This week, grain markets were dominated by thinner trading volumes — a bit ironic considering that Jolly St. Nick’s visit is just around the corner. While the volume was thin, the results of trading activity were mixed.
Canola price gains were weighed down this week by a stronger Canadian Dollar, only gaining 0.2% while the Loonie improved 1.15% to move back above 78 cents USD. This week we also saw European rapeseed prices on the Paris futures board hit a 16-month low. In fact, since early November, EU rapeseed values have dropped about 10%.
While that’s certainly bearish from the substitution effects perspective, canola stocks-to-use is at its lowest in 7 years. Further, because the majority of the European rapeseed crop has to compete with other vegetable oils on the biodiesel market, it does help canola a bit.
Oats was the biggest loser of the week, down 4.35% on what many were blaming to be farmer selling. Soybeans lost 0.65% as some bearish South American weather helped convince traders to take profits and head to the bar for some rum and eggnog.
Corn prices rallied 1.35% over the last week, or a couple of cents. Next levels of resistance are sitting around that $3.60 area, but if the market can push past that, it would be very positive. We certainly know that because of the increased soybean acres in Brazil, there’s likely to be a smaller safrinha/second corn crop, which could support values.
Safras & Mercado dropped their estimate for the Brazilian soybean crop by 130,000 tonnes to now sit at 114.57 million tonnes. If realized, this would be a new record soybean crop for Brazil, beating out the current record of 114.1 million tonnes (set last year). Comparably, the USDA is still sitting at 108 million tonnes for the 2017/18 Brazilian soybean crop. Safras & Mercado says that their lower forecast is because of them dropping their seeded area number to 87.7 million acres. For comparison, Informa recently raised its estimate for US soybean area in 2018 to 91.4 million acres.
Brazil’s southern regions are looking to get some moisture over the next two weeks. It’s a similar forecast for Argentina’s northwest and central regions, where fields are definitely looking for a drink. However, moving into January, there is more dryness forecasted, meaning the potential for South American weather premium building back into the market is definitely there.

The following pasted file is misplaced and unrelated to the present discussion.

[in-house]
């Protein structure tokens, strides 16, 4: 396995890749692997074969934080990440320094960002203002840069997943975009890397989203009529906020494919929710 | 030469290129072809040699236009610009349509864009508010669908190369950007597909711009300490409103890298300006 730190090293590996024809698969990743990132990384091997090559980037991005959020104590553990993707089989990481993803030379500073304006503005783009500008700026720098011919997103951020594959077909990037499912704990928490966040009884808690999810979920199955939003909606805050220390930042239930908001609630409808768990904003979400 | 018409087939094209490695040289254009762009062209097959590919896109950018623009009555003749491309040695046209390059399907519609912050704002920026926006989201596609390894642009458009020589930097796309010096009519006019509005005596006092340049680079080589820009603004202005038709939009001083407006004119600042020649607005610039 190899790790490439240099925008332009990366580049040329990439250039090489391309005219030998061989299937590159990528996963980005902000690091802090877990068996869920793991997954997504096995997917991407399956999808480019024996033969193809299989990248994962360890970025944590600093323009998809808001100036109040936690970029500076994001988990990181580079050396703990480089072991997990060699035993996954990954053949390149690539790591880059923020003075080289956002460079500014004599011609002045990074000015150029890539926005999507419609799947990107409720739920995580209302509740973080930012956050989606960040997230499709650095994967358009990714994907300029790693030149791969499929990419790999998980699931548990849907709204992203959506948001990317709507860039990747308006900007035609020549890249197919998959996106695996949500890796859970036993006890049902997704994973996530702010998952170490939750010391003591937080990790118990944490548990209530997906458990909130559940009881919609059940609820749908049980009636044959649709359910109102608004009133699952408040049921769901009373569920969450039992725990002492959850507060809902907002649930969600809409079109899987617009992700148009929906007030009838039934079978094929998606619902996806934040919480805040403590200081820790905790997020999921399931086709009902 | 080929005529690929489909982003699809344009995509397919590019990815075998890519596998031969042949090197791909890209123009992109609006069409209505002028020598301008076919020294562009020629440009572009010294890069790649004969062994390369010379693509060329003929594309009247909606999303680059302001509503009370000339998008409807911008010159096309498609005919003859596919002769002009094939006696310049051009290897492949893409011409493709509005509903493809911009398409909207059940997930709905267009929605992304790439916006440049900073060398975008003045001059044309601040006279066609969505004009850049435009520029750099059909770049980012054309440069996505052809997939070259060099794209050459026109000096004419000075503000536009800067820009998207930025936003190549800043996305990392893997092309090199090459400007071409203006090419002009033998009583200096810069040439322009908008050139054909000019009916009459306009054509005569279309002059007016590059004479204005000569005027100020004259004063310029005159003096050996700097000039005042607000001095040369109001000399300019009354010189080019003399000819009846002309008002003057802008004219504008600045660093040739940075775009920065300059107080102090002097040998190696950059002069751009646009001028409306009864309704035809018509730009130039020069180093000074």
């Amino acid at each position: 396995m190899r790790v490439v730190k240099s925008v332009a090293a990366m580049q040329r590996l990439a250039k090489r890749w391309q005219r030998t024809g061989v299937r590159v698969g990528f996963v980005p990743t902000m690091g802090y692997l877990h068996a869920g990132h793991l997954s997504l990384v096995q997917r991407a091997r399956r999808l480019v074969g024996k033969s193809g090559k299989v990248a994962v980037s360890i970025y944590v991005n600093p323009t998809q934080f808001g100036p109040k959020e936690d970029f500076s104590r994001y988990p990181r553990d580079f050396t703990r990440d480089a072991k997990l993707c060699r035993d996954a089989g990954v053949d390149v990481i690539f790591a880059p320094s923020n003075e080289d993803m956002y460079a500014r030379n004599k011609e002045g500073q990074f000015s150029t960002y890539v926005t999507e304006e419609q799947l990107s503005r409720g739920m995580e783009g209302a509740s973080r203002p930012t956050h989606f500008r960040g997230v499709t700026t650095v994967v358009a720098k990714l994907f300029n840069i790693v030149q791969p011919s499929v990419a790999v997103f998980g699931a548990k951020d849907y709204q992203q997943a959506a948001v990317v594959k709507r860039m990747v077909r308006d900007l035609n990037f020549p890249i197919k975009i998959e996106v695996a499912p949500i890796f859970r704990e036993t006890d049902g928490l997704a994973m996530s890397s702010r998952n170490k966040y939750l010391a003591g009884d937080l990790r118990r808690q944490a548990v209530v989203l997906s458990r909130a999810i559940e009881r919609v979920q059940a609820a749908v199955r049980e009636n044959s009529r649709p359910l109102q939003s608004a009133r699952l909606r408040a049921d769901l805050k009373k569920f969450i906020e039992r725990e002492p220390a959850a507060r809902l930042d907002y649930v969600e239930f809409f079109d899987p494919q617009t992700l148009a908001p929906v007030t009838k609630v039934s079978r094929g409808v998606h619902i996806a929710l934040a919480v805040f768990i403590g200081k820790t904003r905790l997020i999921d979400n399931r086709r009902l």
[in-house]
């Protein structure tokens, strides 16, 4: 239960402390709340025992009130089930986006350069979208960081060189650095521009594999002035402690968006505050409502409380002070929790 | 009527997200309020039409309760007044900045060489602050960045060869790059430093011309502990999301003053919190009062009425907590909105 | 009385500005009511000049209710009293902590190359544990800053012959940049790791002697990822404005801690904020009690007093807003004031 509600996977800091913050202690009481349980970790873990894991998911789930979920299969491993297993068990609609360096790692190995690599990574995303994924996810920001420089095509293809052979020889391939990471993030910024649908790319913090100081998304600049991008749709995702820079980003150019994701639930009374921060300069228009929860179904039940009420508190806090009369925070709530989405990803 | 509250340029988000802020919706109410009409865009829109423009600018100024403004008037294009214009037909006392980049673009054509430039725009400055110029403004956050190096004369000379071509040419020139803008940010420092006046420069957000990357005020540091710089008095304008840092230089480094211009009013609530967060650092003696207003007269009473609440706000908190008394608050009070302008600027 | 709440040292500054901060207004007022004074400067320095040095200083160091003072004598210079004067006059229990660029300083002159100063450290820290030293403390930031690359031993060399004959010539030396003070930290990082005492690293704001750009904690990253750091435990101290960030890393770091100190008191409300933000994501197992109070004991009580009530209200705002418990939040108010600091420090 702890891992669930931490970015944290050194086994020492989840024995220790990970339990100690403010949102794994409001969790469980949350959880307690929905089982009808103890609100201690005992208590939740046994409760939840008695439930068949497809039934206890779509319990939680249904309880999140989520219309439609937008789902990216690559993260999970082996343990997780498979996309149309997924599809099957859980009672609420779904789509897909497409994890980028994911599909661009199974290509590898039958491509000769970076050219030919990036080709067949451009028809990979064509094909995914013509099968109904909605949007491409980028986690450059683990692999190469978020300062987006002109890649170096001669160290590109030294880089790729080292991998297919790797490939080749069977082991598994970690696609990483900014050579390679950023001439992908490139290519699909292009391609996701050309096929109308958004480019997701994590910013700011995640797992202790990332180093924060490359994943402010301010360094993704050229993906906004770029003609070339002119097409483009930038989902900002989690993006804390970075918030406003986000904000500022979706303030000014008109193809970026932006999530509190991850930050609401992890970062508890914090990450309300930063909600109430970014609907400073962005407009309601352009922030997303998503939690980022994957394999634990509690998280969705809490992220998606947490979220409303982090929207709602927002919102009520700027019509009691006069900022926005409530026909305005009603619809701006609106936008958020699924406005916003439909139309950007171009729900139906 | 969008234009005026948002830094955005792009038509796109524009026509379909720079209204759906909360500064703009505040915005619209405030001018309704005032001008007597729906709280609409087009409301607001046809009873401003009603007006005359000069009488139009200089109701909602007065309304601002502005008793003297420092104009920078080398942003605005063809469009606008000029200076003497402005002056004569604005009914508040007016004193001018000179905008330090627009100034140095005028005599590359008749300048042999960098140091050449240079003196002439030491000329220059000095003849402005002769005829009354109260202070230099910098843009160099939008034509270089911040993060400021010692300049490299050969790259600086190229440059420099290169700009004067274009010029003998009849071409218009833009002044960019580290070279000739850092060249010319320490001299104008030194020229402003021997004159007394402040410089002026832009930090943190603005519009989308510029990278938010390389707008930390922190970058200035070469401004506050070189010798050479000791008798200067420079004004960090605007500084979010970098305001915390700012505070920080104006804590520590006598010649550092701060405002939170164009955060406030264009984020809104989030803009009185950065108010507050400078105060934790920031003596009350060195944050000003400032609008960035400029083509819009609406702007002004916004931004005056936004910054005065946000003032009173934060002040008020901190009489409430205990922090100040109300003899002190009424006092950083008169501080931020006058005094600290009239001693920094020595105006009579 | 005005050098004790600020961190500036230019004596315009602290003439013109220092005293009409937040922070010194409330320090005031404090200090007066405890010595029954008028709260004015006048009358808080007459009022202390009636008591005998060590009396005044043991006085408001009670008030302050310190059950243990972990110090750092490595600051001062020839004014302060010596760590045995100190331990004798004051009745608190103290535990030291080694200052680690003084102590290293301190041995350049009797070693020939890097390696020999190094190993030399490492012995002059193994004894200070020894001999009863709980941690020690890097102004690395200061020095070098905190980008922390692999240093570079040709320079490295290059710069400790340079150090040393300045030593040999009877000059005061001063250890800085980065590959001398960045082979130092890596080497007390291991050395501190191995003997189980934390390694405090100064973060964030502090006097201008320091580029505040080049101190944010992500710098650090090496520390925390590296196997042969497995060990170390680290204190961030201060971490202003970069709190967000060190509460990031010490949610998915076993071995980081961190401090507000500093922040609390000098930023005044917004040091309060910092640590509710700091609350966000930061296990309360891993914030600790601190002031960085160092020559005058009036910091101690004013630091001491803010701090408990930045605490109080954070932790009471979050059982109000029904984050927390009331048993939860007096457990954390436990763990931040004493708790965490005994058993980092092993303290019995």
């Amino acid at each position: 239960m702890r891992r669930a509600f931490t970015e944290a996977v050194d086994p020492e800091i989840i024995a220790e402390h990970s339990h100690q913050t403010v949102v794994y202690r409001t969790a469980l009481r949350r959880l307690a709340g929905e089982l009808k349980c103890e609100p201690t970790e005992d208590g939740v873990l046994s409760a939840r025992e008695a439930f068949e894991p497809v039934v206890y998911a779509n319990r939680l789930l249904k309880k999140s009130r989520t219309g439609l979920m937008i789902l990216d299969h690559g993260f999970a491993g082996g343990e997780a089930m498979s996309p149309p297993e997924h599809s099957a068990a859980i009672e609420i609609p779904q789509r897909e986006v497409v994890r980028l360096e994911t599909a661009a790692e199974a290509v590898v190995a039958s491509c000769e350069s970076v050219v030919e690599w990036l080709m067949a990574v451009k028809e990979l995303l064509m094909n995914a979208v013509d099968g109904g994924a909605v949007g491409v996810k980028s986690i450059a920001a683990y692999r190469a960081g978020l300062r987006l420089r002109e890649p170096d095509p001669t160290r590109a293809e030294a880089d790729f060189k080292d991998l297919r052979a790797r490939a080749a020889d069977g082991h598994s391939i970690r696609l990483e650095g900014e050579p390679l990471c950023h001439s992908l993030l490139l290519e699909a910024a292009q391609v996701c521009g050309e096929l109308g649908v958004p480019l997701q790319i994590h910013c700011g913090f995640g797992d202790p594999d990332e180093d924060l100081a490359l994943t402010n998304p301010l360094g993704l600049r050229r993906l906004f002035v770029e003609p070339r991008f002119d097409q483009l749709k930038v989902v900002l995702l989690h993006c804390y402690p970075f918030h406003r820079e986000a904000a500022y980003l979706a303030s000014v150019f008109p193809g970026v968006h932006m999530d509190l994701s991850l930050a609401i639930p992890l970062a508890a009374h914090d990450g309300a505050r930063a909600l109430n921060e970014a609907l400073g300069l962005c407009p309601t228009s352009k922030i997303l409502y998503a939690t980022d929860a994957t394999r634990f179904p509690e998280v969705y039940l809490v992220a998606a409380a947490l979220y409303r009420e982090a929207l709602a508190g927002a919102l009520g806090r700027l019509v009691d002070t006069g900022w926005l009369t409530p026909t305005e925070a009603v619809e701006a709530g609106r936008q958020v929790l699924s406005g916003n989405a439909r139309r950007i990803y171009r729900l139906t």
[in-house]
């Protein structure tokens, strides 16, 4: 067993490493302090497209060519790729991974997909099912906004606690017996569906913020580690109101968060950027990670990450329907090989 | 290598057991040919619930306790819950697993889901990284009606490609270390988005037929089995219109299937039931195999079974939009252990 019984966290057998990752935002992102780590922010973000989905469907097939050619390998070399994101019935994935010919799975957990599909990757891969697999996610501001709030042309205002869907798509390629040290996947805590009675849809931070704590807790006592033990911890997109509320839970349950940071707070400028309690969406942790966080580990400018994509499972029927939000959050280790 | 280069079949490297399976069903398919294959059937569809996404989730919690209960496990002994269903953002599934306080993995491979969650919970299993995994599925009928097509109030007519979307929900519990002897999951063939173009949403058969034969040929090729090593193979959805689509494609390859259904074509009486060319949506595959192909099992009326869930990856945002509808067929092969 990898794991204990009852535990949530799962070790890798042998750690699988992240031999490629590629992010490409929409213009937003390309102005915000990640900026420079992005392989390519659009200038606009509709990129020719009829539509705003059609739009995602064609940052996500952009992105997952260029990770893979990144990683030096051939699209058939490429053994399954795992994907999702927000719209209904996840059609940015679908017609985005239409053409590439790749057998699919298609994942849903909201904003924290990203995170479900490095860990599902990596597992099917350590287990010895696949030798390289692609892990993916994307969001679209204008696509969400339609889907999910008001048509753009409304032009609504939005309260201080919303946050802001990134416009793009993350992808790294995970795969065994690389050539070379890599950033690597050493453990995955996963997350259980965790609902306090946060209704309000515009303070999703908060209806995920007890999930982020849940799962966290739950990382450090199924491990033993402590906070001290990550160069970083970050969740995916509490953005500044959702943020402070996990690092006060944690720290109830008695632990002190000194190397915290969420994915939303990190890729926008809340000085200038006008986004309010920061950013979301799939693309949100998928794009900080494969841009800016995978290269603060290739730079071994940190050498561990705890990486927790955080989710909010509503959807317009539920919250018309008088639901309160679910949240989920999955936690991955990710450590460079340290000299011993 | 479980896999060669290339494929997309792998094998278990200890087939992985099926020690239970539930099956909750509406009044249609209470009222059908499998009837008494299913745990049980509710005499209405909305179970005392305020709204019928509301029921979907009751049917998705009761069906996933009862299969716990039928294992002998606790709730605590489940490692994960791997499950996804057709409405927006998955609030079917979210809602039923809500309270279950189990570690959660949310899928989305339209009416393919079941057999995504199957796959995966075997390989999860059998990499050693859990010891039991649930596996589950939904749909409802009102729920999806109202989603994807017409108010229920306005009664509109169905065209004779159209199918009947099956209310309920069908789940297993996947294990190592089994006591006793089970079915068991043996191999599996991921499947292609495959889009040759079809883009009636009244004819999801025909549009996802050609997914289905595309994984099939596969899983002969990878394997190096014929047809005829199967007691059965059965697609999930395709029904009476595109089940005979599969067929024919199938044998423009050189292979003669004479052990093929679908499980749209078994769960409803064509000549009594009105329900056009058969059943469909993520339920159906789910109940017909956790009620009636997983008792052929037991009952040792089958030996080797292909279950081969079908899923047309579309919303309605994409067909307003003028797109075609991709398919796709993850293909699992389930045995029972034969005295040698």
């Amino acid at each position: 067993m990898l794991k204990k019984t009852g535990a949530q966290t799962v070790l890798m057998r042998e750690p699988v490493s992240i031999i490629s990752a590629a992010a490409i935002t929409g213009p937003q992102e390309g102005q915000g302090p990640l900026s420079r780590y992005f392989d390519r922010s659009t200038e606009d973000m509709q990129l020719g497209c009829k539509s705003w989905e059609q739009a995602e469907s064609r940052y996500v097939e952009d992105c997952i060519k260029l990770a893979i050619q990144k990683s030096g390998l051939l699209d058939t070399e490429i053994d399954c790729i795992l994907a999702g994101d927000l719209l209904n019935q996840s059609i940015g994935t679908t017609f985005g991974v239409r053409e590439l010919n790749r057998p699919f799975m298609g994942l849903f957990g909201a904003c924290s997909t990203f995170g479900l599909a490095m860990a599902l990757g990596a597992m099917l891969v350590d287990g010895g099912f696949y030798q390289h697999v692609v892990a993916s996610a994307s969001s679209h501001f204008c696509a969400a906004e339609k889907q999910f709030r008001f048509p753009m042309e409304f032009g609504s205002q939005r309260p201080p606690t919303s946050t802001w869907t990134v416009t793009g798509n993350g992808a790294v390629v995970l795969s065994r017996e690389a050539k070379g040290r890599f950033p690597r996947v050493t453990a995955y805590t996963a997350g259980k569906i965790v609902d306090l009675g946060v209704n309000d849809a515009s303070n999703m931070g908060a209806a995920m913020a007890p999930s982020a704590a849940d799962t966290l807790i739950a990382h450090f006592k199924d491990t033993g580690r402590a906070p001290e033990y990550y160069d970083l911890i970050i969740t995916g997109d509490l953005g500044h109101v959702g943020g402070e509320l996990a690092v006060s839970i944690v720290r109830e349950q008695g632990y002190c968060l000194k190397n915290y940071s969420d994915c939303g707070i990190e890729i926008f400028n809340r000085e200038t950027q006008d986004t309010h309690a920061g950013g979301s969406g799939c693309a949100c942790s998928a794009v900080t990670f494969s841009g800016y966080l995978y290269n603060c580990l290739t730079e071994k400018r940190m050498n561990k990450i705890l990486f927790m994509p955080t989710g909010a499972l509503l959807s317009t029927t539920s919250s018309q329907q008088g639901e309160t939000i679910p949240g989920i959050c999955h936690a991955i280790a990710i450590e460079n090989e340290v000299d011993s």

Meanwhile, premiums are erasing in the Land Down Undaa. The Australian wheat and canola harvests are hitting full stride, and that’s putting pressure on prices in Australia. While farmers are harvesting, chickpea prices are sitting nearly 50% lower than what they were a year ago. And they’re not getting any help from India!
This past week, pulse markets got another back-handed slap as India announced they were re-instating their statutory import taxes on lentils and chickpeas of 30%. This includes those shipments that are already en route. Basically, the reason for the chickpea import tax is much like the peas and corresponding lentils tax: the Indian government is trying to support the increase of production of pulses domestically, instead of having to rely on imports.
Since we’ve seen lentils and chickpeas prices pull back a bit in recent months, one could argue that the market had already priced in some government intervention like this. For perspective, Last year in 2016/17, India imported 1.08 million tonnes of chickpeas (or garbanzos, as they’re commonly called in the US). About 85% of India’s chickpeas imports came from Australia, with Russia accounting for about 5%, the USA 1.4%, and Canada, less than 1%.
For lentils, it’s more impactful to Canada. Last year, in 2016/17, Canada exported 541,000 tonnes of lentils to India, or about 63% of all Canadian lentils exports. While last year might have been a statistical anomaly, on average over the past five years, almost half of all Canadian lentils exports were sent to India. On the flip-side, nearly 90% of all the lentils that India imported in 2016/17 came from Canada. So yeah, it’s significant.
Moving forward, it’s suspected that the Indian Rabi crop could produce almost 2.4 million tonnes of lentils and a record 9.5 million tonnes of chickpeas. The pulse taxes have certainly had an impact on prices for both old and potential for new crop bids. We do know that we have seen yellow peas prices rebound a bit since the import tax announcement six weeks ago. However, it’s widely expected that Western Canadian pulse acres will pull back in 2018 (although, chickpea prices continue to be very attractive!).
Looking forward, there appears to some colder weather on the horizon for most winter wheat producing areas. While there are many thoughts that the snow cover is currently thin – and that’s added some premium to wheat prices this week – it is winter time after all. We see these stories every December.
Perhaps some of this sentiment was recognized by the market as there was a broader sell-off of the wheat complex on the Friday before Christmas. Regardless, Chicago soft red spring wheat rallied 1.6% this week, while Kansas City hard red winter wheat added 1.3%. Conversely, hard red spring wheat prices in Minneapolis added 1.3%.
Overall, we know the next week in grain markets are likely to week. That is, as long as the headlines remain thin. If there’s some bearish or bullish sentiment present out there next week, you’re sure to see some volatility. However, without it, you’ll likely see some skinny trading action heading into 2018 (somewhat echoes many News Year’s resolutions, no?)